Let's get weird for a second. Imagine you were trying to explain Western holiday traditions to someone not raised in our culture. For one, there's this bearded guy, totally not connected to Jesus or his birthday, who climbs down the chimneys of people with children and leaves presents under a tree propped in a corner covered in lights and ritualistic trinkets.
He leaves a present or two, but the children must be asleep when he comes or something possibly ominous might happen. Also, if you leave him food, he will eat it and leave the dirty dishes where they lay. Don't even get me started on the little people that live with him, forced to build toys for kids who only want electronic stuff anyway. It can be strange to the outsider.
Santa's connections to Saint Nicholas and a few pagan gods notwithstanding, there are all kinds of interesting and quirky Holiday traditions and characters from around the world. Here are three of my favorites.
This was the OG Santa from Finland. Joulupukki translated literally means "Christmas goat" because his flying wagon was drawn by goat bucks. Some legends have it that Joulupukki turns into a goat man the day after Christmas to hunt for leftover food. His attire is similar to that of Santa, but his half human/half dwarf assistants sound much scarier than elves.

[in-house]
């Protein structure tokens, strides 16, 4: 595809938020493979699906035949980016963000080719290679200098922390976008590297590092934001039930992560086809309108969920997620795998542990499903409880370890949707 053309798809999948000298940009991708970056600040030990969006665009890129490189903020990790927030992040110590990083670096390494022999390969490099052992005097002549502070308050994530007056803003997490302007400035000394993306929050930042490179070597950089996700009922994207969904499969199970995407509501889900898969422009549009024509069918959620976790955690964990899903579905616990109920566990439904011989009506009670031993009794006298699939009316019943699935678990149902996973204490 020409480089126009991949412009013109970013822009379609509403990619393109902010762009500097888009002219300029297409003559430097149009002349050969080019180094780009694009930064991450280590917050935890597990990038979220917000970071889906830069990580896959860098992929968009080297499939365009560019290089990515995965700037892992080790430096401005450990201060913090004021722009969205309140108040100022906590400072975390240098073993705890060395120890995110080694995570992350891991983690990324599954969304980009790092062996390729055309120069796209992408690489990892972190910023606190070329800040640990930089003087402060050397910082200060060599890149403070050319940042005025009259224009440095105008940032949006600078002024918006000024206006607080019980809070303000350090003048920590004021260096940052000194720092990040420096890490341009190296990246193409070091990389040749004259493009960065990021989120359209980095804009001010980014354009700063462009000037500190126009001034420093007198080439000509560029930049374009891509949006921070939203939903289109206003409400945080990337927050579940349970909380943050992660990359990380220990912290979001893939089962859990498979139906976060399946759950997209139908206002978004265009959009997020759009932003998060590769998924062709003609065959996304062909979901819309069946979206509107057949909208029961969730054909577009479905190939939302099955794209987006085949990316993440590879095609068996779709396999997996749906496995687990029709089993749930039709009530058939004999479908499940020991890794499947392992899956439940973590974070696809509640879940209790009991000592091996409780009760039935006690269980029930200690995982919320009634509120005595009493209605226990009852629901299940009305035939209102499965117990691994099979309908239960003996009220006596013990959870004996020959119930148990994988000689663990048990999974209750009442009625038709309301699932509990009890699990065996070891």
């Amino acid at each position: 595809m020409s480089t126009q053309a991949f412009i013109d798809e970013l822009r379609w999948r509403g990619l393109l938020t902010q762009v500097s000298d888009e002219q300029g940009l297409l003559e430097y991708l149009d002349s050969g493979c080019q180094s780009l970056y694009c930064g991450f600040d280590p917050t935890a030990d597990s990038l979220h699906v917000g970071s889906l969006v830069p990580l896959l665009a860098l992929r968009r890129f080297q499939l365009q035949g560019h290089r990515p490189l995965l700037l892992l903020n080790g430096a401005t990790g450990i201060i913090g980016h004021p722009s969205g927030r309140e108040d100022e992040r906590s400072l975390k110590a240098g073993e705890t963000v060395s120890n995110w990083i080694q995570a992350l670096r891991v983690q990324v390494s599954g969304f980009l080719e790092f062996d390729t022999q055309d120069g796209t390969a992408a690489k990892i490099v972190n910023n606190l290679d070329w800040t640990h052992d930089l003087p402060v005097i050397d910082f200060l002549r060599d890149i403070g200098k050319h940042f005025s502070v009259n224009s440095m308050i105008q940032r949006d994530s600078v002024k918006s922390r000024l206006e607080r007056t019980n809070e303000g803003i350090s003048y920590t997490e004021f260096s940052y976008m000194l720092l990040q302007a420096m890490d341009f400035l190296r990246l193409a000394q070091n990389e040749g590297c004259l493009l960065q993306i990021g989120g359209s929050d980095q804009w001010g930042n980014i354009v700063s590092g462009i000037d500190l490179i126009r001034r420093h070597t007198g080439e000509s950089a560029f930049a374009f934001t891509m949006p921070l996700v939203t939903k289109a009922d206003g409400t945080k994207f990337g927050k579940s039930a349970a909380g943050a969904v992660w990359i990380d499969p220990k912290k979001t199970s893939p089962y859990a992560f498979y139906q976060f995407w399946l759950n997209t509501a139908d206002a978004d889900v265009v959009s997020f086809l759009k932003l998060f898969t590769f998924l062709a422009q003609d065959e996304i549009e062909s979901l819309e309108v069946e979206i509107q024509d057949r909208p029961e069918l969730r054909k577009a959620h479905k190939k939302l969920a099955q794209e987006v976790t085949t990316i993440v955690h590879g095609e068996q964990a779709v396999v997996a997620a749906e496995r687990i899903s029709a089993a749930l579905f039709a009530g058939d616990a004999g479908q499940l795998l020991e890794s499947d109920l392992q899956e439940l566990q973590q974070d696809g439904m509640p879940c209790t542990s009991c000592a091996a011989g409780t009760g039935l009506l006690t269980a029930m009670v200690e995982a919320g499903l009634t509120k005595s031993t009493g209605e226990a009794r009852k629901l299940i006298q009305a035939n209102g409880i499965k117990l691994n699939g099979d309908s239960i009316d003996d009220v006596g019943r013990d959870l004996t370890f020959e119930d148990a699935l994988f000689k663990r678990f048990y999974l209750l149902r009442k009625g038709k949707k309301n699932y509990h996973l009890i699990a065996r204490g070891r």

He is basically the Basque Santa, but with a twist. Olentzero is one of a race of mythological giants living in the Pyrenees. Legend tells that they witnessed a cloud so bright that none could look upon it except for a nearly blind old man. The old man told Olentzero that the cloud was a sign of the coming of Jesus. The old man then asked the giants to throw him off a cliff so he wouldn't have to live through Christianization. As they threw him off, all the giants fell to their death except for Olentzero, who remained and embraced Christianity. Many cultures to this day use Olentzero as a way to scare children into being good instead of as a happy, gift-bestowing legend.
In 1948, when the Communists took control of Romania, they declared the celebration of Christmas illegal. Mos Gerila translates to "Father Frost," which the propaganda at the time told children would bring gifts every Dec. 30. Mos Gerila was depicted as a bare-chested, athletic and proletarian young man, commonly found right up until the Romanian Revolution of 1989 when Mos Gerila lost influence and the original Mos Craciun character returned.